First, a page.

Aristolochia californica Torr.

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Article from Bean's Trees and Shrubs Hardy in the British Isles



Calyx and corolla. Term used especially when petals and sepals are not easily distinguished from each other.
(pl. apices) Tip. apical At the apex.
Reduced leaf often subtending flower or inflorescence.
Egg-shaped; broadest towards the stem.


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Article from Bean's Trees and Shrubs Hardy in the British Isles

A vigorous, deciduous climber, with twining, downy stems, 10 ft or more high. Leaves heart-shaped, rounded or blunt-pointed at the apex, 3 to 8 in. long, nearly as wide; downy on both sides; stalk downy, 1 to 2 in. long. Flowers solitary on slender, downy stalks 1 in. long, with a tiny ovate bract at mid-length. Perianth tubular, inflated, about 2 in. long, bent double, about 34 in. wide at the bend; downy, slightly contracted at the mouth, where are three slightly expanding lobes, dull purple.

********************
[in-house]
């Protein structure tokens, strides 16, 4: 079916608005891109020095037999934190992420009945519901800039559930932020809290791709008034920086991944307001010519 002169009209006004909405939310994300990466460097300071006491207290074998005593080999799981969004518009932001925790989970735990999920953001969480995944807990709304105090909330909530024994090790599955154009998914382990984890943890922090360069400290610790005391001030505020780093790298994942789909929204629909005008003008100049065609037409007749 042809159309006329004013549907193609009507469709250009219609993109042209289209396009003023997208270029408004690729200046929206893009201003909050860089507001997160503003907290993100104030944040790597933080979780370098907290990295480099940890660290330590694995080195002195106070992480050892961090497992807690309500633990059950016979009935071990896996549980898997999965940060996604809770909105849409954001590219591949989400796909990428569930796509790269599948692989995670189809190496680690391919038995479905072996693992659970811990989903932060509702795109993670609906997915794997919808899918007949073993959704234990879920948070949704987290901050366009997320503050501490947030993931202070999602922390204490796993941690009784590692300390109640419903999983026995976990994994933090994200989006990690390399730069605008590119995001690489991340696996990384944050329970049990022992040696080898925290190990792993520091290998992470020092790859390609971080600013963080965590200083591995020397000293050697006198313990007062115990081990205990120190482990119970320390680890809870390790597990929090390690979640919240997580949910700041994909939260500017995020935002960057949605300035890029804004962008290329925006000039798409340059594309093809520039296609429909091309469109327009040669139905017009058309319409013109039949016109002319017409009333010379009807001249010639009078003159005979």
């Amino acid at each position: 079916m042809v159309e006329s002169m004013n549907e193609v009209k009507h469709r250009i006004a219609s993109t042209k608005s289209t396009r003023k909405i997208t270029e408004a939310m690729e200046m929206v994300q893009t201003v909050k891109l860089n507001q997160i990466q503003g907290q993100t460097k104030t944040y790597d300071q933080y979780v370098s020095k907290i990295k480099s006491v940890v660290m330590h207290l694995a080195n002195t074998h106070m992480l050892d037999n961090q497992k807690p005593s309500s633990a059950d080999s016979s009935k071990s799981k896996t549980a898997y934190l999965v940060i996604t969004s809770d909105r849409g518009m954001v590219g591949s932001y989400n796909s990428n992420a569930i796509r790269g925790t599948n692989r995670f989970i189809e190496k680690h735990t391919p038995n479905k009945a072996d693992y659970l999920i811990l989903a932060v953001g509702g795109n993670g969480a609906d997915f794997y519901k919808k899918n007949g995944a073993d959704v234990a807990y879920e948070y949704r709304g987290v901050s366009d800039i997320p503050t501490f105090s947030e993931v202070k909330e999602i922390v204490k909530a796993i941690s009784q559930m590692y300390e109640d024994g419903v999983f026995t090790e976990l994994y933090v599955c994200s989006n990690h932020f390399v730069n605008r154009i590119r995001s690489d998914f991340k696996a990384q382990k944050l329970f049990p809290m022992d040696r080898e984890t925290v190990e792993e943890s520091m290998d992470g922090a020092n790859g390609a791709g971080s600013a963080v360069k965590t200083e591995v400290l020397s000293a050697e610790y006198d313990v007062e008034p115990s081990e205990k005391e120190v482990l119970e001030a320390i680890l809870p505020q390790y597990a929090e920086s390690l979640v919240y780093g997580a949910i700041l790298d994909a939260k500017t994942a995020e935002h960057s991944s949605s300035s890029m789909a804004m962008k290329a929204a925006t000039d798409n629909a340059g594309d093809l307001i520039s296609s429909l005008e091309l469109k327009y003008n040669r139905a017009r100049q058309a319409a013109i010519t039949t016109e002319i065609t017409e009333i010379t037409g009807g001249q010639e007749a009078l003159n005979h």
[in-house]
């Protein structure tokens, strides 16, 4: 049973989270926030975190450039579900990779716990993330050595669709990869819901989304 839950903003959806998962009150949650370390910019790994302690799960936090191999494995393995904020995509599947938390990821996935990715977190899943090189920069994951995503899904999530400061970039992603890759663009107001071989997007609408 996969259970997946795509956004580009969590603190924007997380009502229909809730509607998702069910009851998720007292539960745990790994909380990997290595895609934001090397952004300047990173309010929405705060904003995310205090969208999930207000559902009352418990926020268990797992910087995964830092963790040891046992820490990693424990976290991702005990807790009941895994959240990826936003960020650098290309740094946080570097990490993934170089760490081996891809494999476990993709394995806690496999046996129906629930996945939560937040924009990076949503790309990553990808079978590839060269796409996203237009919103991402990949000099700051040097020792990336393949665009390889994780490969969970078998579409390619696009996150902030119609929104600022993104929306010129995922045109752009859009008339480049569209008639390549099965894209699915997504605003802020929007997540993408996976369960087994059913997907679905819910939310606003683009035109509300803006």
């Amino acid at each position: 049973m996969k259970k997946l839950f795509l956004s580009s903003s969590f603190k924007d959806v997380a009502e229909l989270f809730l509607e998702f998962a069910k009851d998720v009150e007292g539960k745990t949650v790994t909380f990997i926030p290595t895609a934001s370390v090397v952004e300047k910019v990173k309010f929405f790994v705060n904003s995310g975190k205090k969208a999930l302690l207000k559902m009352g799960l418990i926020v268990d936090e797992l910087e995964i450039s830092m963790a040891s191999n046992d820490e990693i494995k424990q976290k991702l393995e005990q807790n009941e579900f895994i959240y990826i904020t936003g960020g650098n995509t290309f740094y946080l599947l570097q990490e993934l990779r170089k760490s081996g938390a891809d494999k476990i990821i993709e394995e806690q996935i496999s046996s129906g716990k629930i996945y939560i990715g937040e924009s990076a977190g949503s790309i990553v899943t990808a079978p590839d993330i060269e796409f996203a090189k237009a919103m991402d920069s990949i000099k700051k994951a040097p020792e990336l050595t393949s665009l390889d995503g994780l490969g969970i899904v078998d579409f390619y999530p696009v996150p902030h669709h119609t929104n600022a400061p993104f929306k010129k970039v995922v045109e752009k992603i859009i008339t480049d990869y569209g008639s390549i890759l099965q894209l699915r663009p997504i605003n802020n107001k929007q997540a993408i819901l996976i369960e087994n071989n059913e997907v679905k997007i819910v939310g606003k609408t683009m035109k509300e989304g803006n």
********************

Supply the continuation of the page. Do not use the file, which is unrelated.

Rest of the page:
Native of California; introduced to Kew in 1877 by Sir Joseph Hooker, who had collected it at Chico. In foliage it is similar to A. tomentosa, the leaves remaining downy until they fall, but not so markedly so. The flower, too, is less downy, larger, broader, and more inflated. A. macrophylla differs from both in its smooth flowers, with a large bract on the stalk.


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